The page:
1. Back in the day there was a rule put into place that only residents of Vejer de la Frontera are allowed to work in on the lands around the village. You’re not allowed to bring your cousin in from Seville to work and that rule is still in place today.
  2. It’s very important to have a terrace attached to your property and it’s important to fill it with plants and antennas.
  3. That’s Morocco.
  4. Wind power the old fashioned way
  5. Wind power in the 21st century
  6. A pic of me – just in case you thought I wasn’t on this trip!

Time for lunch. It was late afternoon – just right for Spanish people, for us – we were a little peckish! We knew it would be too windy to eat at the beach, but it was nice to head down there and dip our toes into the Atlantic, and just to the right of that old fort you can vaguely see the outline of some hills – that’s Morocco again. Besides Tenerife in the Canary Islands, this is the closest to Africa that I’ve ever been.

So into the natural park we went for our picnic. Here Delia is mixing our 2 litres of sherry wine spritzer while David looks on to make sure the measurements are correct. Me Jenny can’t wait. We didn’t think we’d like it, but result – at least ½ a litre was drunk.

I’ve not been good at taking photos of the food because I’m generally too hungry at the time and then when we’re finished I think – ‘Oh damn! should have taken a photo!’

However, I did get a pic of the figs. We also had a couple of different types of ham plus some dried tuna (which I didn’t love), 3 types of cheese, bread, olives, nuts, custard apple (non squeezed), and a special chocolate cake for dessert. Lovely!

Let’s just go back here for a little minute.

You’re welcome.

Seville’s Hidden Gems

This morning we were meeting our guide to take us on a little walk around the interesting neighbourhoods where the tourists don’t normally go.  I was quite looking forward to it.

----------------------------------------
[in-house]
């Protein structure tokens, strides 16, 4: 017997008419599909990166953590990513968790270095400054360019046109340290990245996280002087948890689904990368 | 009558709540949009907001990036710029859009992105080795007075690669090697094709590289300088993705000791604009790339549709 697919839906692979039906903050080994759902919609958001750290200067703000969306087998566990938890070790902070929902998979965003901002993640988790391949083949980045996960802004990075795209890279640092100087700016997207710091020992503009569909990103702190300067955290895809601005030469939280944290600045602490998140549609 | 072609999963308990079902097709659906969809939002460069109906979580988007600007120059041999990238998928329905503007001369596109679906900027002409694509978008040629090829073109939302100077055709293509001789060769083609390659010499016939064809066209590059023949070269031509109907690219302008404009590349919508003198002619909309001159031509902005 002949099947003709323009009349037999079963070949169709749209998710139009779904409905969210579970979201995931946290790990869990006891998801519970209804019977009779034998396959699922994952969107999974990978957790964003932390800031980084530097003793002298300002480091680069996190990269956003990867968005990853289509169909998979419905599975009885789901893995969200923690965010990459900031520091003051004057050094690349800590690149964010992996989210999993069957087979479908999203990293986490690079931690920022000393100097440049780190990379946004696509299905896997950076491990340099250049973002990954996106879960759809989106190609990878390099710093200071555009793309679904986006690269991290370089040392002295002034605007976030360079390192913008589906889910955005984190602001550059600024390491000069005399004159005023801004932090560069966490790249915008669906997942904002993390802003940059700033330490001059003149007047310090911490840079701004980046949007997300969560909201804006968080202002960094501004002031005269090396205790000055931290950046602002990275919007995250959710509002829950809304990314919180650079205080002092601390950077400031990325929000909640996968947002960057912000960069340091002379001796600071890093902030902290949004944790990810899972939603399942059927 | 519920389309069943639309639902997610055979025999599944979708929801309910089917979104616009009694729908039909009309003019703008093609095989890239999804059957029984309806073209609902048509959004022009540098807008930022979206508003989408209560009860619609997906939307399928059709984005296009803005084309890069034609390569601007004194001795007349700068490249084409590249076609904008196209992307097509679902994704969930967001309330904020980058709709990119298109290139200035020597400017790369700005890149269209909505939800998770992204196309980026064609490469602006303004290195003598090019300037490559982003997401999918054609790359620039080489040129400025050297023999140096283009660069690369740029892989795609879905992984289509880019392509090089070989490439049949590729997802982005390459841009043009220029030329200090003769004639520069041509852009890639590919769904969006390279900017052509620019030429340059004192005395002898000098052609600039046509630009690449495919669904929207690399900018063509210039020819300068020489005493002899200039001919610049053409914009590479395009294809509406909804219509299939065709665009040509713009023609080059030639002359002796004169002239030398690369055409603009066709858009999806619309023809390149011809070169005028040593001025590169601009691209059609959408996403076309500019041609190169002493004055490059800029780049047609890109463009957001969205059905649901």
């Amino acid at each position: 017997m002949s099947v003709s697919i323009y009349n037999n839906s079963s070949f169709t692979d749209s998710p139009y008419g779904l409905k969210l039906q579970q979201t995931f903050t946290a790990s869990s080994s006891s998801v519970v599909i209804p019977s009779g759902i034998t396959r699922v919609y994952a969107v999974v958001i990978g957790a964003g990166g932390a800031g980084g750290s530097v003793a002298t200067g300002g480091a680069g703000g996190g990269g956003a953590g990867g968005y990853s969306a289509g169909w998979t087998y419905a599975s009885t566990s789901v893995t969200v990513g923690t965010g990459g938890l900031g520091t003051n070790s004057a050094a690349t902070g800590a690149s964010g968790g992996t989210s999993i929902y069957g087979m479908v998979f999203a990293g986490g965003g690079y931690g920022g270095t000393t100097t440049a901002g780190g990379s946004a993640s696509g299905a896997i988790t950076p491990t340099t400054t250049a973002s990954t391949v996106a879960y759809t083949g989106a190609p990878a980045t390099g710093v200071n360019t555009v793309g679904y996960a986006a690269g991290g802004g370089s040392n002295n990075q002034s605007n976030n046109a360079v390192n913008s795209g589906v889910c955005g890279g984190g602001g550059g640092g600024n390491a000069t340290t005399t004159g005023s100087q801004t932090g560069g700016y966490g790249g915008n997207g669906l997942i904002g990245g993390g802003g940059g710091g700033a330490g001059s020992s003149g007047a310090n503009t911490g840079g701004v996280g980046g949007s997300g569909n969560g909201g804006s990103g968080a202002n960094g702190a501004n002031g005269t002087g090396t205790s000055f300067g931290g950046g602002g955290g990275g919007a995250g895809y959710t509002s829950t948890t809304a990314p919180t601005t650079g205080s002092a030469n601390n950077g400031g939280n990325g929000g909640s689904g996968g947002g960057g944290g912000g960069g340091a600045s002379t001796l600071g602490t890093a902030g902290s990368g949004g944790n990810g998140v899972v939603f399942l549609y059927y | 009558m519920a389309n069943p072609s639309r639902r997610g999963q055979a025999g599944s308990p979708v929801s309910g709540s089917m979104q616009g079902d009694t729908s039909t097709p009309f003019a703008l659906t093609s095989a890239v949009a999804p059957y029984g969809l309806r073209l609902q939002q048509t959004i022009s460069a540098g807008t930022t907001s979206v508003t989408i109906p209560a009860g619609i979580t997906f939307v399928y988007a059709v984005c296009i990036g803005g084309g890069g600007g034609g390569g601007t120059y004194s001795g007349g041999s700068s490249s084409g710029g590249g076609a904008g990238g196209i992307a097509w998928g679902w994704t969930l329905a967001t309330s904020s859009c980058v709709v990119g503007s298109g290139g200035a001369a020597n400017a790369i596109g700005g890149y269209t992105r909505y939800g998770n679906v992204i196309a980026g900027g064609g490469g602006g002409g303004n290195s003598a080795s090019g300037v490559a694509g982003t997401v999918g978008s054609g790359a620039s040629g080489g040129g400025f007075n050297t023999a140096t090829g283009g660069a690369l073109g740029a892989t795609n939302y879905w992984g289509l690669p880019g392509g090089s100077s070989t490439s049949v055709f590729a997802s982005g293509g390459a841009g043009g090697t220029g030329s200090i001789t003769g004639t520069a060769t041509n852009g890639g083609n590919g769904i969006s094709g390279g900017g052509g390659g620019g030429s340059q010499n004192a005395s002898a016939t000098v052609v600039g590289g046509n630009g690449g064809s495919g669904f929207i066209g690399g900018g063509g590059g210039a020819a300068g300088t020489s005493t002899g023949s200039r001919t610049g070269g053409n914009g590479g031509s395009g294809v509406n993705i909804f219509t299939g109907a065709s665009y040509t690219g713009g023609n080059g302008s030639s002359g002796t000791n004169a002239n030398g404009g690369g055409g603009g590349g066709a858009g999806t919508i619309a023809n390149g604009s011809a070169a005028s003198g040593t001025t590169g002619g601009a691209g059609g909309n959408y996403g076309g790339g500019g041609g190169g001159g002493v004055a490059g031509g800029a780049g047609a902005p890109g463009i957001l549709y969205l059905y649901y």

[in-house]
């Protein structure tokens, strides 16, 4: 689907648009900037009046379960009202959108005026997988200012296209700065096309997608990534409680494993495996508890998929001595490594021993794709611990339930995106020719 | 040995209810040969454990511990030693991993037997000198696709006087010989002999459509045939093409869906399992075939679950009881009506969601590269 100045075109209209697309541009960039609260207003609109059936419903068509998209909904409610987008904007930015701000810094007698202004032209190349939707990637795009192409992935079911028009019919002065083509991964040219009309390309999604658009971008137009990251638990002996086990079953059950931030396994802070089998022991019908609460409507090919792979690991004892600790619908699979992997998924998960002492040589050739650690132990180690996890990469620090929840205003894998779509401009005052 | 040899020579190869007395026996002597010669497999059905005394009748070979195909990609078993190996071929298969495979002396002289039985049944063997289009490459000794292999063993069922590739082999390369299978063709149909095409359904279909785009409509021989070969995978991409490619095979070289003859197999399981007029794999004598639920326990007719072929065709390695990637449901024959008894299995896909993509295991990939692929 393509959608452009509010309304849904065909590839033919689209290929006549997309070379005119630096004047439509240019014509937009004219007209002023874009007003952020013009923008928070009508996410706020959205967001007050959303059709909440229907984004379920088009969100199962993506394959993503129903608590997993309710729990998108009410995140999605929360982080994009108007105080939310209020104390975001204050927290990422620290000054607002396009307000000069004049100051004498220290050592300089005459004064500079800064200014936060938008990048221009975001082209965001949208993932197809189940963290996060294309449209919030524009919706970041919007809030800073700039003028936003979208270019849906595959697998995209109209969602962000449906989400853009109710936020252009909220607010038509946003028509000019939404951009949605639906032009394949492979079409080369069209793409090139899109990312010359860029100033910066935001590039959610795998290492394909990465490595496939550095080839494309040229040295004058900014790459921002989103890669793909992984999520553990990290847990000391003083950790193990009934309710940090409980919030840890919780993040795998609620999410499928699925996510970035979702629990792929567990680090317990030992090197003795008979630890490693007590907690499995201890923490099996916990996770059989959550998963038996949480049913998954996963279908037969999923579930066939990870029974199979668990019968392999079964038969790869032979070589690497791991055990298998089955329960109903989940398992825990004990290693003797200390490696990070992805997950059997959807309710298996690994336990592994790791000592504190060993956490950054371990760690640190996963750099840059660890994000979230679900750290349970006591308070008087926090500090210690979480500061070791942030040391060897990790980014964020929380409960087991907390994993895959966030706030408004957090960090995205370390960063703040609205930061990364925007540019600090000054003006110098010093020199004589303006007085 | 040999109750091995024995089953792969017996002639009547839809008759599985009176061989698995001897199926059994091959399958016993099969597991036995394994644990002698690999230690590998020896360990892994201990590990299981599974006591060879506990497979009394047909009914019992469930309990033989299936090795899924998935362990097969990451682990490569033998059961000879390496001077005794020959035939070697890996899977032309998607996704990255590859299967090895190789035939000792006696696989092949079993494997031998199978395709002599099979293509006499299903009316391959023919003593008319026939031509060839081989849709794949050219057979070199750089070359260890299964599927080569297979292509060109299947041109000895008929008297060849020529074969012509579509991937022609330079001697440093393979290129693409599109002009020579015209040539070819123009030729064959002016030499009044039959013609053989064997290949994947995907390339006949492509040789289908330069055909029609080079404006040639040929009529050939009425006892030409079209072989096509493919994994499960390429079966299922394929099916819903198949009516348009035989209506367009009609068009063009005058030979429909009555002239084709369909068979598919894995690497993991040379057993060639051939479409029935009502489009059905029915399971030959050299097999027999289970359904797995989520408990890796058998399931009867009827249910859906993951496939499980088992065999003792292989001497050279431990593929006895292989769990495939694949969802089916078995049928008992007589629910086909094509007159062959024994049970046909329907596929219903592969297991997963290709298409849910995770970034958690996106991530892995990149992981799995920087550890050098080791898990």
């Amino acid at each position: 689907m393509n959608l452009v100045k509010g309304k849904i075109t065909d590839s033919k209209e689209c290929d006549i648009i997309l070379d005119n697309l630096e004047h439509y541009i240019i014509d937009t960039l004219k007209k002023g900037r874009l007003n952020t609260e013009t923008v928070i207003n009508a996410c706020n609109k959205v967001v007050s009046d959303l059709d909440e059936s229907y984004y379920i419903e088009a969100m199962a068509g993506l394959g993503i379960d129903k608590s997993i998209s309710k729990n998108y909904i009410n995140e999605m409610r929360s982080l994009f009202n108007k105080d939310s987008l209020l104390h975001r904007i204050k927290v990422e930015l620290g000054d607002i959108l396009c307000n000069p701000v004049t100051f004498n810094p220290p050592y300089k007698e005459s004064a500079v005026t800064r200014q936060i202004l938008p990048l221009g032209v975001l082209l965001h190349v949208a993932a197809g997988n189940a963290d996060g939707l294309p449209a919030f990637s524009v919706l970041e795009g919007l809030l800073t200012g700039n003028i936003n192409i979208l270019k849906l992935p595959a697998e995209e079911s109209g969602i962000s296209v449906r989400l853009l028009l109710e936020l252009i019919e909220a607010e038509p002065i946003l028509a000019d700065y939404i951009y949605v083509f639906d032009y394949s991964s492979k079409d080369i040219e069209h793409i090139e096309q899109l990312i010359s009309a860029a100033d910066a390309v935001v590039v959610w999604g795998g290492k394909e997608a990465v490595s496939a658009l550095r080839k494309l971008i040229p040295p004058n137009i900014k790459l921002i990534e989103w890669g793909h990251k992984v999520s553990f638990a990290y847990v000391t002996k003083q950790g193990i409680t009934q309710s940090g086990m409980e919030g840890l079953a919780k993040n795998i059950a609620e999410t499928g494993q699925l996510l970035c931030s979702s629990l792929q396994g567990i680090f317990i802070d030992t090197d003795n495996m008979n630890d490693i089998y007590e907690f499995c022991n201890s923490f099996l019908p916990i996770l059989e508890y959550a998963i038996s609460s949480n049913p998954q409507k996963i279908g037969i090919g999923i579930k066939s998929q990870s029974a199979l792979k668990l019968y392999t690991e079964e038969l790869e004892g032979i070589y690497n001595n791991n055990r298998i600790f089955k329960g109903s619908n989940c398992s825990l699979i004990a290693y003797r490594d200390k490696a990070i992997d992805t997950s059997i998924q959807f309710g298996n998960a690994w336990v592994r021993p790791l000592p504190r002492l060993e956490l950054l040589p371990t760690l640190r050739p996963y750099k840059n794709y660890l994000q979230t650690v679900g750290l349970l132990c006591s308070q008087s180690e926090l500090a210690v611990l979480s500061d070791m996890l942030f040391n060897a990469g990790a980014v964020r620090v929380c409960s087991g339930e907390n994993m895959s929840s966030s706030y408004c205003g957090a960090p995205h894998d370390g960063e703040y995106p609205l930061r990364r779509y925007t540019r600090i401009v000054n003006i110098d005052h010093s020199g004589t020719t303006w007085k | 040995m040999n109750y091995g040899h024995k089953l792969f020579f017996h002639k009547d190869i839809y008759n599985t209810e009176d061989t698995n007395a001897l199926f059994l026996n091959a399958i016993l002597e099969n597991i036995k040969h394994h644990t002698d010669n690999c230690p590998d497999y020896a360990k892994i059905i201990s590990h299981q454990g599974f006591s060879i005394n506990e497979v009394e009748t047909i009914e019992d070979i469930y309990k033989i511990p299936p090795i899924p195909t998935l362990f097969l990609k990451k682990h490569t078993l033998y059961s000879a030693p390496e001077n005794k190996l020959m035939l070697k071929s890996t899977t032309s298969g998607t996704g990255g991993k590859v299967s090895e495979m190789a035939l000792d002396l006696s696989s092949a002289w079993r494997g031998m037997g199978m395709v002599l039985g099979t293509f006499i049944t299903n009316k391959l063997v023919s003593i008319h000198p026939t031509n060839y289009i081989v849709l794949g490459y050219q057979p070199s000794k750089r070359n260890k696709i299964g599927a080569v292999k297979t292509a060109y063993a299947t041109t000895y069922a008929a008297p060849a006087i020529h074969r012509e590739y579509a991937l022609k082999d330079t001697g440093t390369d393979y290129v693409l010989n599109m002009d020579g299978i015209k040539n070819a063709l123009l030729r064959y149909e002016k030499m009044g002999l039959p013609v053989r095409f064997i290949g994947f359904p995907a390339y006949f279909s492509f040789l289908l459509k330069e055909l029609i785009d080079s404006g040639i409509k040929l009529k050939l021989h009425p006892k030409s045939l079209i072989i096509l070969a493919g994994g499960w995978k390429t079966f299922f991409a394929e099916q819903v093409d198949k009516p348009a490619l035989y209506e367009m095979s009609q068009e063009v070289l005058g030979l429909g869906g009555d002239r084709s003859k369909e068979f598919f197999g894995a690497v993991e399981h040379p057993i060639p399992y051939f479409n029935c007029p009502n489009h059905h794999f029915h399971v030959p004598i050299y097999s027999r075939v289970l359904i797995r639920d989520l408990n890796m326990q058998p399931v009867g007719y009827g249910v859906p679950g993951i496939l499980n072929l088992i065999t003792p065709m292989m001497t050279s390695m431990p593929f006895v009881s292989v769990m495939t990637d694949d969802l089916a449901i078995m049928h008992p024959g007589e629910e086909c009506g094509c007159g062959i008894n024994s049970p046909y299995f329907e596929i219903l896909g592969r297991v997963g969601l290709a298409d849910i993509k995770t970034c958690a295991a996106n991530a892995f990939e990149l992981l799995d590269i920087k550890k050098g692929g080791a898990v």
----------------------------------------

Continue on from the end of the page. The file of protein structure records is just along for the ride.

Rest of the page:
We waited in the hotel’s grand foyer…

Check out his awesome furniture collection in the grand foyer…

Then, the lovely Delia turned up – by far our favourite tour guide yet! She was lovely. Friendly, caring, interesting & funny. The type of person you’d want to be friends with (yes, I know we were paying her)

We started with the Santa Cruz area – where our hotel is located and worked our way outwards from there. The first laneway she took us down was this one with beautiful greenery making a natural ceiling, then she stopped at a gate and explained the tit was part of our hotel. It was completely familia to us…. then we walked to the next gate and saw – the door to our room! All this time we thought this laneway was a corridor of the hotel and thought people walking through there at all times of the day and night were a bit inconsiderate with their noise level – but it’s a street! and people walking probably didn’t even know that people were sleeping – just over there.

Santa Cruz is the old Jewish quarter and Delia, who is an archeologist told us how sad she thought it was that there are not many Jewish remnants left in the city. All of the old synagogs were either destroyed or converted into churches (as were all the city’s mosques). There are only a few bits and pieces and you need to know where to look for them.

Recently there has been some excavation happening around Seville and during the digs, they came across levels of Jewish graves (possibly one century and then another century buried on top of that). They wanted to preserve the tomb, so they kept it in the exact place where it was found – then built a car park over the top of it. This is just a piece of wall infant of a carpark – luckily the space happened to be empty so we could have a look, but you can see by the reflection that a car was trying to get in there – not the most peaceful memorial space, but at least they did something.

This square – Plaza Santa Cruz used to be where one of the city’s synagogue’s was located. It was turned into a a church, which was then later destroyed, so they made a lovely garden space instead of rebuilding. This statue in the middle used to be in a different location, but when they had the expo in 1929, they thought that the snakes like dragon figures didn’t fit in with the look they were going for, so it was up and moved to here, with the cross and the catholic symbols, they clearly didn’t give much thought to the fact it doesn’t really go with the Jewish faith, but here it is.